Make Full Use of Your Medical Practice Staff

October 1, 2014

When staff members are overloaded, look for simple ways to maximize their productivity. You don't always need to add staff.

Medical practices can be very busy places. As long as patients are well served, staff is not overwhelmed, and nothing slips through the cracks, busy is good. When a practice seems to be too busy, the first reaction is to ask for more staff, which is intuitive but misguided. Adding staff generally makes things worse unless three questions have been asked and effectively addressed.

1. Is everything currently being done really necessary?

Processes and procedures are constantly changing as resources and needs change. New processes almost always add new tasks. The problem is that we seldom look at how a new process can make existing tasks unnecessary.  This is especially true with the advent of e-prescribing and EHRs: new processes are implemented without identifying paper processes that can be eliminated. The plethora of forms presented to patients is another good example. Forms get added without an evaluation of what can be combined and/or eliminated. All of that paper irritates patients and adds a lot of work to the front-desk staff.

A more perverse example of unnecessary work is rechecking and rework because processes are not providing reliable results. The office probably has enough staff to do the work once. It should never have enough staff for three people to do the same work three times.

2. Are tasks assigned to the right people?

Part of this is about personality. An extreme introvert is not likely to be effective on the phone or at the receptionist's desk. A high-energy extrovert will have a hard time doing very detailed paperwork for any period of time. Playing to an employee's innate strengths will dramatically increase both accuracy and productivity.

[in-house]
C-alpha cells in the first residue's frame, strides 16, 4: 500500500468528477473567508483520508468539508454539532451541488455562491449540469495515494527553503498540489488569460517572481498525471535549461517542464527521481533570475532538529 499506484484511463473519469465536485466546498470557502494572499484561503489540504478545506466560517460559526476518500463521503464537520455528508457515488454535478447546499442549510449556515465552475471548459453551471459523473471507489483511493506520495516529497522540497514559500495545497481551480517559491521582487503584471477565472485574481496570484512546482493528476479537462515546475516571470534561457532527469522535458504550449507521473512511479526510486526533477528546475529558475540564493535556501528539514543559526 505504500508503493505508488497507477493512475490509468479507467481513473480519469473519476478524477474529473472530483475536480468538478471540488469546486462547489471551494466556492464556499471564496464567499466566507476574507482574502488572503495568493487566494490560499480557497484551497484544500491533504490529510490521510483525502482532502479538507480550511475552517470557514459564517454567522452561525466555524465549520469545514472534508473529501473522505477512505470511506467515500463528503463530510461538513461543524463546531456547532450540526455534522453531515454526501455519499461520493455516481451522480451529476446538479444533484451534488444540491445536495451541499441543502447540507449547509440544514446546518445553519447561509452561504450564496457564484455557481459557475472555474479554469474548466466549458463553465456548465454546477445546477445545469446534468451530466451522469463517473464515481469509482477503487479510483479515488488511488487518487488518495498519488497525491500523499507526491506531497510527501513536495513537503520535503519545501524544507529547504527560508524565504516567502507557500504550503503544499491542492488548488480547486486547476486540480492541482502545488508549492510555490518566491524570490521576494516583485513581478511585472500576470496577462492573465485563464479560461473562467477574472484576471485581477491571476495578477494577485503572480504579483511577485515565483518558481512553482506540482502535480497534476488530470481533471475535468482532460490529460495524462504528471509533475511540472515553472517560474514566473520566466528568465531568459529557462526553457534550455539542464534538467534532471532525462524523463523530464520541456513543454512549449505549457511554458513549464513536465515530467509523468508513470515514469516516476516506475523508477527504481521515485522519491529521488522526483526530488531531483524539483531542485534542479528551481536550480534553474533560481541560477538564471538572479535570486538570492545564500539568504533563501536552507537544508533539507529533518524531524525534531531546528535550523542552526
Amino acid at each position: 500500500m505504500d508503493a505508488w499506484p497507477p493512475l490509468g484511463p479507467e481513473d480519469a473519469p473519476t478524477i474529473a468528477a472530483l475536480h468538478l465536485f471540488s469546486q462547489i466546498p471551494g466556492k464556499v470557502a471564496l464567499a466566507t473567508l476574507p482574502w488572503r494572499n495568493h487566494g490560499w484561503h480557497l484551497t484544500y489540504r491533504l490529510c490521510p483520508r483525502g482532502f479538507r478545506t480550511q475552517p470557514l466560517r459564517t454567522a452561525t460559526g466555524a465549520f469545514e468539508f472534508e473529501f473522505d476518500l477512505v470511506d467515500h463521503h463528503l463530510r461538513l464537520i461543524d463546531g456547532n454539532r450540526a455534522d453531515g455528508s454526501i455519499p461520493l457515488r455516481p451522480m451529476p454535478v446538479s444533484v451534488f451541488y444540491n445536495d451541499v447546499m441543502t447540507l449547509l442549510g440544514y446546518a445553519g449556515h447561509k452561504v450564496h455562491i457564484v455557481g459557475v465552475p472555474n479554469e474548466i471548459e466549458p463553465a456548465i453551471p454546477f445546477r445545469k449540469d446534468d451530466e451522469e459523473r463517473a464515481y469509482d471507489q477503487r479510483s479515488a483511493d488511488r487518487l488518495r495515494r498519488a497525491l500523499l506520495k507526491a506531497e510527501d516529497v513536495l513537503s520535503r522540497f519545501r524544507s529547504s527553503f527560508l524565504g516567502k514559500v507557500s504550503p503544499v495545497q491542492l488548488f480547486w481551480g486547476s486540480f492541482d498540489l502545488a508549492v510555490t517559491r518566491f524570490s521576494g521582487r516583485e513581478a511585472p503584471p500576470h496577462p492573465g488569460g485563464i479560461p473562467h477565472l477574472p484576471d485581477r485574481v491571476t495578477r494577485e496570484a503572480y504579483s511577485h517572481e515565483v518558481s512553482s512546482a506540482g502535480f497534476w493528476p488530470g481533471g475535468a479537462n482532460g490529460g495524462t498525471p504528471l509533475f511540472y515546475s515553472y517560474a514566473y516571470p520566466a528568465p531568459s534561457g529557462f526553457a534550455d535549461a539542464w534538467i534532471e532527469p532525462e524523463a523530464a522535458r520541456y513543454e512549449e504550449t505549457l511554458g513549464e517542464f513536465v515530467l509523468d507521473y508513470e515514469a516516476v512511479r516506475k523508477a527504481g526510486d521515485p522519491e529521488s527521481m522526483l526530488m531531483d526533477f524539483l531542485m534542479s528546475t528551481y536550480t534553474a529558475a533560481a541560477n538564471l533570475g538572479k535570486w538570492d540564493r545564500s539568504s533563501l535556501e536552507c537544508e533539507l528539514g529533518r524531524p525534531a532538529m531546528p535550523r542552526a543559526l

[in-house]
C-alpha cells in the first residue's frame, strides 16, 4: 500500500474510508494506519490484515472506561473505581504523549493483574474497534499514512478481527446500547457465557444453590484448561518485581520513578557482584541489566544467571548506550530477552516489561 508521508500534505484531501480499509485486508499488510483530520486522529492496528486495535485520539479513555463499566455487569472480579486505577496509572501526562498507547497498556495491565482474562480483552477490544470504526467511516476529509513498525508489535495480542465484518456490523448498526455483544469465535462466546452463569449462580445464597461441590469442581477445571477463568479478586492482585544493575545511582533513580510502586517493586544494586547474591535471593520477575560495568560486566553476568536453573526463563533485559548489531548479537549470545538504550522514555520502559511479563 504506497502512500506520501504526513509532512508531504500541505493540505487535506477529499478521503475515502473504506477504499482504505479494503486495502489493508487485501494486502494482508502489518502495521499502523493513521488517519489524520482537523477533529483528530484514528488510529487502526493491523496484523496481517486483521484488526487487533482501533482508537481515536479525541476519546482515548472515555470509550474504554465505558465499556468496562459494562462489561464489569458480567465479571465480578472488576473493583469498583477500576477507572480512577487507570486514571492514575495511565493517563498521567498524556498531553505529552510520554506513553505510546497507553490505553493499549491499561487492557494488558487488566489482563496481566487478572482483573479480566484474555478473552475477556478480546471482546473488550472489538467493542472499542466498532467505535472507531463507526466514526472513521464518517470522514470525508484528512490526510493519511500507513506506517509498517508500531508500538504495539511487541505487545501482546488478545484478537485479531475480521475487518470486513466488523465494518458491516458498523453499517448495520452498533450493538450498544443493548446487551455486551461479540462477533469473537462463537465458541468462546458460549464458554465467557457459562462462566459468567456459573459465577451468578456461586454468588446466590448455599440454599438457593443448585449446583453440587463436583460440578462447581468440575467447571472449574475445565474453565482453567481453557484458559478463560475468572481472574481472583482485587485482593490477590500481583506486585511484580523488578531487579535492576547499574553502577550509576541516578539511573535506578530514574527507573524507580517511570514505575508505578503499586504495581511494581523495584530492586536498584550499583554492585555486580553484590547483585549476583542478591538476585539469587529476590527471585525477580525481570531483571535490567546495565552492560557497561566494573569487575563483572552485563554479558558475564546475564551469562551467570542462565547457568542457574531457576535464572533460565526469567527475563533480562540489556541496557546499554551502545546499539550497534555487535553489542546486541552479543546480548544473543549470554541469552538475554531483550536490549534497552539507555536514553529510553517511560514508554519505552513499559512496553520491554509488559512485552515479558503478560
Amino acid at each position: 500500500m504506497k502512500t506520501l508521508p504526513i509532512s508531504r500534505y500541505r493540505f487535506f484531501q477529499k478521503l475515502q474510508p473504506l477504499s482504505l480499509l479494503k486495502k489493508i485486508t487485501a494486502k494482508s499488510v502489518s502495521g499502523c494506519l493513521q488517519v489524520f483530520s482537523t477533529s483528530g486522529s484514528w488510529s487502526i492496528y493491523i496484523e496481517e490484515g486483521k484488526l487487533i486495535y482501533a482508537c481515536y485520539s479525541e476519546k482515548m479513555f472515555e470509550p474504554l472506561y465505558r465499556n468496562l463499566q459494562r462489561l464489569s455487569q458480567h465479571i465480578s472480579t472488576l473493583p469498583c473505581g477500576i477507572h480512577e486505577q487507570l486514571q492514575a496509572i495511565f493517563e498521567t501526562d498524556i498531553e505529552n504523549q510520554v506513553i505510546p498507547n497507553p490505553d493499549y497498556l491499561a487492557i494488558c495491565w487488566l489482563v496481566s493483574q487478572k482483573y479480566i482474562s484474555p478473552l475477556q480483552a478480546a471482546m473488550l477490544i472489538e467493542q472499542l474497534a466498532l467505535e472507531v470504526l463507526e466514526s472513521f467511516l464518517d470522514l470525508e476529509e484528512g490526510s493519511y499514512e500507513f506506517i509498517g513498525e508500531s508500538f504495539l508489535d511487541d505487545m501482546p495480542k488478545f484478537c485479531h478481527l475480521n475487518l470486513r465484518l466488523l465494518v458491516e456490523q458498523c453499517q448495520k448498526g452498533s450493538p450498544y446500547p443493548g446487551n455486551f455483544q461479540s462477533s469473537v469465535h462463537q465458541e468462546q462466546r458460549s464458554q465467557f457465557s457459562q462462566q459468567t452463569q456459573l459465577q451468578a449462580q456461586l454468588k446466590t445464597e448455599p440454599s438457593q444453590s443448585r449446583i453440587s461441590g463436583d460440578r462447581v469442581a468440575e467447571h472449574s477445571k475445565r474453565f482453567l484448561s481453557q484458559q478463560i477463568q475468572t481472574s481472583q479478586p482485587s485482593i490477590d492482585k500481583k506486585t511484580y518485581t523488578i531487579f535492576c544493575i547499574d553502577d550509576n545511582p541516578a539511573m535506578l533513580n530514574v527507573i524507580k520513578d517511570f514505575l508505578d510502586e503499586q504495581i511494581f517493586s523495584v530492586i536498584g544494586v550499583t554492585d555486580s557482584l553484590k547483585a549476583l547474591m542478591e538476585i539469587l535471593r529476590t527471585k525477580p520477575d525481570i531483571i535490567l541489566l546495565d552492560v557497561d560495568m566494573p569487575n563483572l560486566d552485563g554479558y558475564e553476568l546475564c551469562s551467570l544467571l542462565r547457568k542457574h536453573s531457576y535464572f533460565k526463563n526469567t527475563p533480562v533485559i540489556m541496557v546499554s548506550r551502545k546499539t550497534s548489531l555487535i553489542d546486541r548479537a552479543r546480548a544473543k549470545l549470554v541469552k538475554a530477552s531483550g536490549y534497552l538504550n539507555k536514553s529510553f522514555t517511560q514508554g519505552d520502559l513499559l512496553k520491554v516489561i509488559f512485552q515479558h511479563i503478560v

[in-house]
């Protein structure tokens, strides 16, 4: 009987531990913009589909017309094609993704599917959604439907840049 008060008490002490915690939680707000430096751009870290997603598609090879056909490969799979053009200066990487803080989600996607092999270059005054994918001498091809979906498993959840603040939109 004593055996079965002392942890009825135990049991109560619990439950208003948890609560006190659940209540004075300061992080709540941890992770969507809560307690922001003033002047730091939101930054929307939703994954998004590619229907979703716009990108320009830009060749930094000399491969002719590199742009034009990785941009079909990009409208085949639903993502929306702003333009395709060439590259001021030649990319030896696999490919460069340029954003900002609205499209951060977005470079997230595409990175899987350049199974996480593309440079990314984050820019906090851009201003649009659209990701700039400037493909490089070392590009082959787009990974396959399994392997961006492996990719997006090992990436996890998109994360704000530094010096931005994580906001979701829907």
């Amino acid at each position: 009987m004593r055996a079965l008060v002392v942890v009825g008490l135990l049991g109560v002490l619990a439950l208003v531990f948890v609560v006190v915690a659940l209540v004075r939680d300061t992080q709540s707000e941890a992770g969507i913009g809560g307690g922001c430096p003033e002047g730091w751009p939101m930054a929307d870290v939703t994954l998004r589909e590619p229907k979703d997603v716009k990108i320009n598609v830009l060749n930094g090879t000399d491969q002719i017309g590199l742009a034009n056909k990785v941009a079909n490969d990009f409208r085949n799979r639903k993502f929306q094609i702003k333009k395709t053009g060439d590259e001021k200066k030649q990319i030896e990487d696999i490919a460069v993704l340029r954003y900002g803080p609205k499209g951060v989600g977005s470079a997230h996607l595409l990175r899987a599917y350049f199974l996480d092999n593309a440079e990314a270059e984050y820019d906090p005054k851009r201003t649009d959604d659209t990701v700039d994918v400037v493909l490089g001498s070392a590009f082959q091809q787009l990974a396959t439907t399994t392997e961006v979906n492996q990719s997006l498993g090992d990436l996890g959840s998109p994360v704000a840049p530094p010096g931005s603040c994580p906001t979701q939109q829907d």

Another element is whether staff members are a good fit for the practice. A bad hire is not only less productive than a good hire; a bad hire degrades everybody's production, including the physician. Once you've confirmed that someone is underperforming and cannot be reformed, they need to go.

3. Are tasks scheduled in the best way, or not at all?

When possible, tasks should be batched to eliminate the productivity loss inevitable in switching from one task to another. Insurance verification, checking on lab results, and prescription refills are examples of tasks that benefit from being performed in batches.

Any task that requires more than minimal concentration should be done away from the reception desk and without an obligation to pick up the phone. Interruptions double both the number of errors and the time the task takes.

As the day winds down, front-desk staff may be underutilized. By transferring some of the work staff does when a patient presents for an appointment to the day before, the practice can more fully utilize their time and get patients into exam rooms more quickly on the day of the appointment.

Adding staff is necessary only when the answer to each of these questions is "Yes" and there is still too much work for available resources. Most practices will find that this exercise will free up more than enough productive capacity to relieve the resource constraint - at least the first several times they go through it. It is relatively simple, although sometimes challenging, to significantly increase productivity by just looking at the work and making adjustments.